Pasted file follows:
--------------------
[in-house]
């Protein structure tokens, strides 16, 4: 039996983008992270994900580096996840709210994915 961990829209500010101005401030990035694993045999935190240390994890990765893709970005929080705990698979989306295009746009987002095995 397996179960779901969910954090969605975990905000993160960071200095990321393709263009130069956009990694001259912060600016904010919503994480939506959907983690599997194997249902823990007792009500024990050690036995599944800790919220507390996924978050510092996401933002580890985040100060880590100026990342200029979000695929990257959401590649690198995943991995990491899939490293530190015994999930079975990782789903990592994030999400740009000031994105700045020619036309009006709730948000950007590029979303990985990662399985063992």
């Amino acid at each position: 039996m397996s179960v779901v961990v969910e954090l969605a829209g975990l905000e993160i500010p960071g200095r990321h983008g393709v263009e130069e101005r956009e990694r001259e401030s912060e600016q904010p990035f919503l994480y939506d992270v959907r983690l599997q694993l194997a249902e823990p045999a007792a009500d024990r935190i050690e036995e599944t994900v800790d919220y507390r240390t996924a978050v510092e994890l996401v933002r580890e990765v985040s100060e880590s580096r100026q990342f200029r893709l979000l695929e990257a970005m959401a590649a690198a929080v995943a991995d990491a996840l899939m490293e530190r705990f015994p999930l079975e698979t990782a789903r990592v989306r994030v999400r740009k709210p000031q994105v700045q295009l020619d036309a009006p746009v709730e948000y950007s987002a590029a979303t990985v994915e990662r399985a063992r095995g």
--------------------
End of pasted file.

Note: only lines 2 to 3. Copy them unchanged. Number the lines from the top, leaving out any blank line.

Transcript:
């Protein structure tokens, strides 16, 4: 039996983008992270994900580096996840709210994915 961990829209500010101005401030990035694993045999935190240390994890990765893709970005929080705990698979989306295009746009987002095995 397996179960779901969910954090969605975990905000993160960071200095990321393709263009130069956009990694001259912060600016904010919503994480939506959907983690599997194997249902823990007792009500024990050690036995599944800790919220507390996924978050510092996401933002580890985040100060880590100026990342200029979000695929990257959401590649690198995943991995990491899939490293530190015994999930079975990782789903990592994030999400740009000031994105700045020619036309009006709730948000950007590029979303990985990662399985063992």
């Amino acid at each position: 039996m397996s179960v779901v961990v969910e954090l969605a829209g975990l905000e993160i500010p960071g200095r990321h983008g393709v263009e130069e101005r956009e990694r001259e401030s912060e600016q904010p990035f919503l994480y939506d992270v959907r983690l599997q694993l194997a249902e823990p045999a007792a009500d024990r935190i050690e036995e599944t994900v800790d919220y507390r240390t996924a978050v510092e994890l996401v933002r580890e990765v985040s100060e880590s580096r100026q990342f200029r893709l979000l695929e990257a970005m959401a590649a690198a929080v995943a991995d990491a996840l899939m490293e530190r705990f015994p999930l079975e698979t990782a789903r990592v989306r994030v999400r740009k709210p000031q994105v700045q295009l020619d036309a009006p746009v709730e948000y950007s987002a590029a979303t990985v994915e990662r399985a063992r095995g």